[amsat-bb] Optical shaft encoders
zg3410 at gmail.com
Fri Mar 18 10:29:52 UTC 2016
>for those with Alfa Radio HR model rotators, maybe you have same/similar issues?
I do not have a HR model, but I do have a similar system and we are
seeing similar problems.
First off there is no end stop safety switches. This means if the
control box becomes confused it can damage coax cables and move
elevation to positions to damage antennas etc.
Second, there is no absolute position sent, meaning if it gets
confused it cannot reset itself as only the amount of movement is
sent, not the actual current position. Over time this means errors
accumulate and grow.
The basic Yaesu G5500 has both safety protections meaning it is
unlikely a confused control box will result in damaged antennas or
>So first off, Bob is basically asking if anyone has built a custom optical shaft encoder to >replace the magnetic hall effect sensors in the High Resolution Big-Ras rotators. >Machining, circuit design, performance.....?
I do not know, however I have nearly added safety switches to a
similar model to turn off the motor to protect the coax cables. This
is also very important if the relays stick in the control box.
Others have removed or replaced position sensors with more accurate
absolute positions sensors. In particular the HH-12 is used by a lot
of large EME stations as it is both accurate, cheap and absolute
position. If you connect it using a rubber hose it will protect itself
from damage if you try turn it too much.
Mounting it to the Big-Raz is unknown, but here is a similar project:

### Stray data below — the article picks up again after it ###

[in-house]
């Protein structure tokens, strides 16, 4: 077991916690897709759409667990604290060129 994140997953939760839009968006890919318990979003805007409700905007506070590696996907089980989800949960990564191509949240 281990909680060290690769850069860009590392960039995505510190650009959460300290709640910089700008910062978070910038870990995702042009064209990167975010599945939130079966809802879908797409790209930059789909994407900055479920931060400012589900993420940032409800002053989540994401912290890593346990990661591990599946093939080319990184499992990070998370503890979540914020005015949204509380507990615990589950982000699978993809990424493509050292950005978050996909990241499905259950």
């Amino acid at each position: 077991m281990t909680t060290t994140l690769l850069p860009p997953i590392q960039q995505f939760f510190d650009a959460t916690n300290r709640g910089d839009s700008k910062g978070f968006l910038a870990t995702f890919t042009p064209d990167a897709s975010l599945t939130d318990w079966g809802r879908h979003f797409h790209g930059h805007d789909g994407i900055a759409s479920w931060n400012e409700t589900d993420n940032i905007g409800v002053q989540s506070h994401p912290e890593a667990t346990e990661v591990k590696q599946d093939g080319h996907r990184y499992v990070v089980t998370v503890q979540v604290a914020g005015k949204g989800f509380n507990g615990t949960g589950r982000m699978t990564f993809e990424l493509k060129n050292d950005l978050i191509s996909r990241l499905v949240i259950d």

Here is a complete controller with two sensors:
>The noise voltage was 1 or 2 volts peak to peak when measuring the lines with an o->scope.
This is not good.
> The shields of the cables are connected together at the connector on the rotator (8 pin >MIC connector) and at the connector on the MD-01 control box. The shield is also >jumpered to a good station ground at the control box.
To reduce noise the recommendation it to only connect the shield AT
ONE END, and not both ends. Normally only at the shack end. I think
this prevents ground loops.
>So that's about it in a 'nutshell.'
So in my case we have a similar sensor. All the HAMTV ground stations
in Europe (6) are using Prosistel Az/El with uses hall magnetic
sensors with thousands of pulses per second. We too are seeing
positions change with the motor stop, so much so thousands of pulses
must be read while stopped.
The solutions we have used so far:
1) Multiple screened cables as you suggest grounded at one end
2) Adding filters to the motor wiring to reduce motor noise/cross talk
3) I experimented with stepping up rotation feedback from 0/5V to 0/20V
4) I am working on a replacement control box, where we can modify the code
5) I am adding safety switches to protect the coax.
The real solution would be for the manufacturer to use absolute
position feedback. There is complete controllers available, if you can
manage to connect their sensors to your existing system using
Another option I think you should consider is using your own control
box. We found that the Prosistel supplied control box was flawed in
some ways. The open source control box is already designed to take
pulse inputs, and seems to work with thousands of pulses per second.
You can even just hook the inputs in parallel to see if the problem is
the control box or the sensor outputs. All you need is an arduino
(mega preferably) and the correct version of the code. It will display
a second opinion of the position, so you can determine if the control
box has issues too. We found our control box misses some pulses, we
think it is busy updating the LCD or talking to the computer and
Other features of this is a master/slave option, meaning the
controller can be mounted at the antenna, meaning only short cable
runs to the position sensor.
In the long term absolute position sensors combined with safety
switches are the only real solution. For HF even a bog standard
potentiometer would probably work better. Some suppliers use 3 or 10
turn potentiometers to allow 360 degrees or 1.5 turns rotation.
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